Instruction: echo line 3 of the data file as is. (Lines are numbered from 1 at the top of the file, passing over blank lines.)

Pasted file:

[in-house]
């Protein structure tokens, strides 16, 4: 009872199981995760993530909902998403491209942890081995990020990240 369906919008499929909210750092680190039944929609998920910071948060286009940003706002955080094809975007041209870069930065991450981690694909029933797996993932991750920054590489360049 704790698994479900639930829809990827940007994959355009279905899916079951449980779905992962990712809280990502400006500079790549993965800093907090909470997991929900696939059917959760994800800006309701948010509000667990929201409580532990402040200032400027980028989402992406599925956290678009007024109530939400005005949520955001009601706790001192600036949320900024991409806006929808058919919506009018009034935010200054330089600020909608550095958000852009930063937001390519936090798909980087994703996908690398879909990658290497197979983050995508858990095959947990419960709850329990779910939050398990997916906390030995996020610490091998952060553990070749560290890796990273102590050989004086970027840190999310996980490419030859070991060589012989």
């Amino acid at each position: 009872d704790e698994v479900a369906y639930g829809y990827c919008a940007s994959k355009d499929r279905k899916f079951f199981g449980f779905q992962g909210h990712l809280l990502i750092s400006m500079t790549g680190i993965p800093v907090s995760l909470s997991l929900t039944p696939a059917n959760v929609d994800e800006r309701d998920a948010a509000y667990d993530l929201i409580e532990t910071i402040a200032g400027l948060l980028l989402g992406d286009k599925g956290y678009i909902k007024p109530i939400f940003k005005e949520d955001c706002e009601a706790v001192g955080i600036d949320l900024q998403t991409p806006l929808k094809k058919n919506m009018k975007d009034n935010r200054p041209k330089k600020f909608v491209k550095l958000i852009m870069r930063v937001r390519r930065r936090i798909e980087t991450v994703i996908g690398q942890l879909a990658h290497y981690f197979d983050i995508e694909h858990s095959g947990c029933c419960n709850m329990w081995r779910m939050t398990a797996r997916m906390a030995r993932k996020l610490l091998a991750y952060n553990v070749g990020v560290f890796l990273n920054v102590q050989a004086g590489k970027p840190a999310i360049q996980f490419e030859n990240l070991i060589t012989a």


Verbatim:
């Amino acid at each position: 009872d704790e698994v479900a369906y639930g829809y990827c919008a940007s994959k355009d499929r279905k899916f079951f199981g449980f779905q992962g909210h990712l809280l990502i750092s400006m500079t790549g680190i993965p800093v907090s995760l909470s997991l929900t039944p696939a059917n959760v929609d994800e800006r309701d998920a948010a509000y667990d993530l929201i409580e532990t910071i402040a200032g400027l948060l980028l989402g992406d286009k599925g956290y678009i909902k007024p109530i939400f940003k005005e949520d955001c706002e009601a706790v001192g955080i600036d949320l900024q998403t991409p806006l929808k094809k058919n919506m009018k975007d009034n935010r200054p041209k330089k600020f909608v491209k550095l958000i852009m870069r930063v937001r390519r930065r936090i798909e980087t991450v994703i996908g690398q942890l879909a990658h290497y981690f197979d983050i995508e694909h858990s095959g947990c029933c419960n709850m329990w081995r779910m939050t398990a797996r997916m906390a030995r993932k996020l610490l091998a991750y952060n553990v070749g990020v560290f890796l990273n920054v102590q050989a004086g590489k970027p840190a999310i360049q996980f490419e030859n990240l070991i060589t012989a």